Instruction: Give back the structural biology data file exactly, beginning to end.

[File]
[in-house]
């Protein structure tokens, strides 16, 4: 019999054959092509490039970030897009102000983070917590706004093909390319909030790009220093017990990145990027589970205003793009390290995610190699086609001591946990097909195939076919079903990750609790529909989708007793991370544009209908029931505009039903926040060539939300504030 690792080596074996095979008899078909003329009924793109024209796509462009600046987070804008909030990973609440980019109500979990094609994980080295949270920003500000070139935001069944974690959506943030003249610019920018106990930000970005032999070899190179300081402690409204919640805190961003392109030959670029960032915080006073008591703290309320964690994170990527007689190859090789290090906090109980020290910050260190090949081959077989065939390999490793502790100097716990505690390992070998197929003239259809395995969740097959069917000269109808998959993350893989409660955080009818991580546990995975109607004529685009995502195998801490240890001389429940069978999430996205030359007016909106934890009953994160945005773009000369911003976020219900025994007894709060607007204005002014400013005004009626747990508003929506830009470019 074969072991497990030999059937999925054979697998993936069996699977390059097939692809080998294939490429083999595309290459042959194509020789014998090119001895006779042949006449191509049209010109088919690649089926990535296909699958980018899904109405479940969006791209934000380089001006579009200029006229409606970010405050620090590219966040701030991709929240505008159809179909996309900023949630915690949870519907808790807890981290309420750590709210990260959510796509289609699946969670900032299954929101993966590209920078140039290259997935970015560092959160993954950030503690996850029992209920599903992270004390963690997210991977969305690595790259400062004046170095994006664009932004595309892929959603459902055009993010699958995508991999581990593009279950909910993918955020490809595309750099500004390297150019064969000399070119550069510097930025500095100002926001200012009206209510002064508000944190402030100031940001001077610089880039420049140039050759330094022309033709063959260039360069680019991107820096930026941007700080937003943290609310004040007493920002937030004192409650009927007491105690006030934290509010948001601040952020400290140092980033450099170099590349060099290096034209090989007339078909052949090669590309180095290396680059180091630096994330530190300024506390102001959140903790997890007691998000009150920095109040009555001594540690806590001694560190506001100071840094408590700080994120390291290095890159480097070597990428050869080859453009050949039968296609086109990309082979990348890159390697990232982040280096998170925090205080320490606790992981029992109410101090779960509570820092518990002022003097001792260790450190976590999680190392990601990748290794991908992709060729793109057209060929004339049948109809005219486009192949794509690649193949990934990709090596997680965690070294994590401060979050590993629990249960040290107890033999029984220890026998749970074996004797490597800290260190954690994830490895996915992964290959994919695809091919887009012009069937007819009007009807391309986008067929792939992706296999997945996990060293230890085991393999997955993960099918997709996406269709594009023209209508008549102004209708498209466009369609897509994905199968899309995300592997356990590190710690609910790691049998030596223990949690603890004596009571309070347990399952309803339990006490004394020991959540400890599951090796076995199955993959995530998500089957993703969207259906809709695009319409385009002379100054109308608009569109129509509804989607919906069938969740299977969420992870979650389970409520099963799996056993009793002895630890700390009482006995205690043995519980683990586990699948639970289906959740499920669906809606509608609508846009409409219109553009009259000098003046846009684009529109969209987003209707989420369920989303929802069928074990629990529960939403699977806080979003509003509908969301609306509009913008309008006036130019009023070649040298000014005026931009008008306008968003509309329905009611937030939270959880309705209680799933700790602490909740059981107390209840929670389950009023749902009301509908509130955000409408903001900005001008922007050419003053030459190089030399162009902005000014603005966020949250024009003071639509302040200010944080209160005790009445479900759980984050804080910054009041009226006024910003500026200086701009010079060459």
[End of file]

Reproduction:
[in-house]
């Protein structure tokens, strides 16, 4: 019999054959092509490039970030897009102000983070917590706004093909390319909030790009220093017990990145990027589970205003793009390290995610190699086609001591946990097909195939076919079903990750609790529909989708007793991370544009209908029931505009039903926040060539939300504030 690792080596074996095979008899078909003329009924793109024209796509462009600046987070804008909030990973609440980019109500979990094609994980080295949270920003500000070139935001069944974690959506943030003249610019920018106990930000970005032999070899190179300081402690409204919640805190961003392109030959670029960032915080006073008591703290309320964690994170990527007689190859090789290090906090109980020290910050260190090949081959077989065939390999490793502790100097716990505690390992070998197929003239259809395995969740097959069917000269109808998959993350893989409660955080009818991580546990995975109607004529685009995502195998801490240890001389429940069978999430996205030359007016909106934890009953994160945005773009000369911003976020219900025994007894709060607007204005002014400013005004009626747990508003929506830009470019 074969072991497990030999059937999925054979697998993936069996699977390059097939692809080998294939490429083999595309290459042959194509020789014998090119001895006779042949006449191509049209010109088919690649089926990535296909699958980018899904109405479940969006791209934000380089001006579009200029006229409606970010405050620090590219966040701030991709929240505008159809179909996309900023949630915690949870519907808790807890981290309420750590709210990260959510796509289609699946969670900032299954929101993966590209920078140039290259997935970015560092959160993954950030503690996850029992209920599903992270004390963690997210991977969305690595790259400062004046170095994006664009932004595309892929959603459902055009993010699958995508991999581990593009279950909910993918955020490809595309750099500004390297150019064969000399070119550069510097930025500095100002926001200012009206209510002064508000944190402030100031940001001077610089880039420049140039050759330094022309033709063959260039360069680019991107820096930026941007700080937003943290609310004040007493920002937030004192409650009927007491105690006030934290509010948001601040952020400290140092980033450099170099590349060099290096034209090989007339078909052949090669590309180095290396680059180091630096994330530190300024506390102001959140903790997890007691998000009150920095109040009555001594540690806590001694560190506001100071840094408590700080994120390291290095890159480097070597990428050869080859453009050949039968296609086109990309082979990348890159390697990232982040280096998170925090205080320490606790992981029992109410101090779960509570820092518990002022003097001792260790450190976590999680190392990601990748290794991908992709060729793109057209060929004339049948109809005219486009192949794509690649193949990934990709090596997680965690070294994590401060979050590993629990249960040290107890033999029984220890026998749970074996004797490597800290260190954690994830490895996915992964290959994919695809091919887009012009069937007819009007009807391309986008067929792939992706296999997945996990060293230890085991393999997955993960099918997709996406269709594009023209209508008549102004209708498209466009369609897509994905199968899309995300592997356990590190710690609910790691049998030596223990949690603890004596009571309070347990399952309803339990006490004394020991959540400890599951090796076995199955993959995530998500089957993703969207259906809709695009319409385009002379100054109308608009569109129509509804989607919906069938969740299977969420992870979650389970409520099963799996056993009793002895630890700390009482006995205690043995519980683990586990699948639970289906959740499920669906809606509608609508846009409409219109553009009259000098003046846009684009529109969209987003209707989420369920989303929802069928074990629990529960939403699977806080979003509003509908969301609306509009913008309008006036130019009023070649040298000014005026931009008008306008968003509309329905009611937030939270959880309705209680799933700790602490909740059981107390209840929670389950009023749902009301509908509130955000409408903001900005001008922007050419003053030459190089030399162009902005000014603005966020949250024009003071639509302040200010944080209160005790009445479900759980984050804080910054009041009226006024910003500026200086701009010079060459």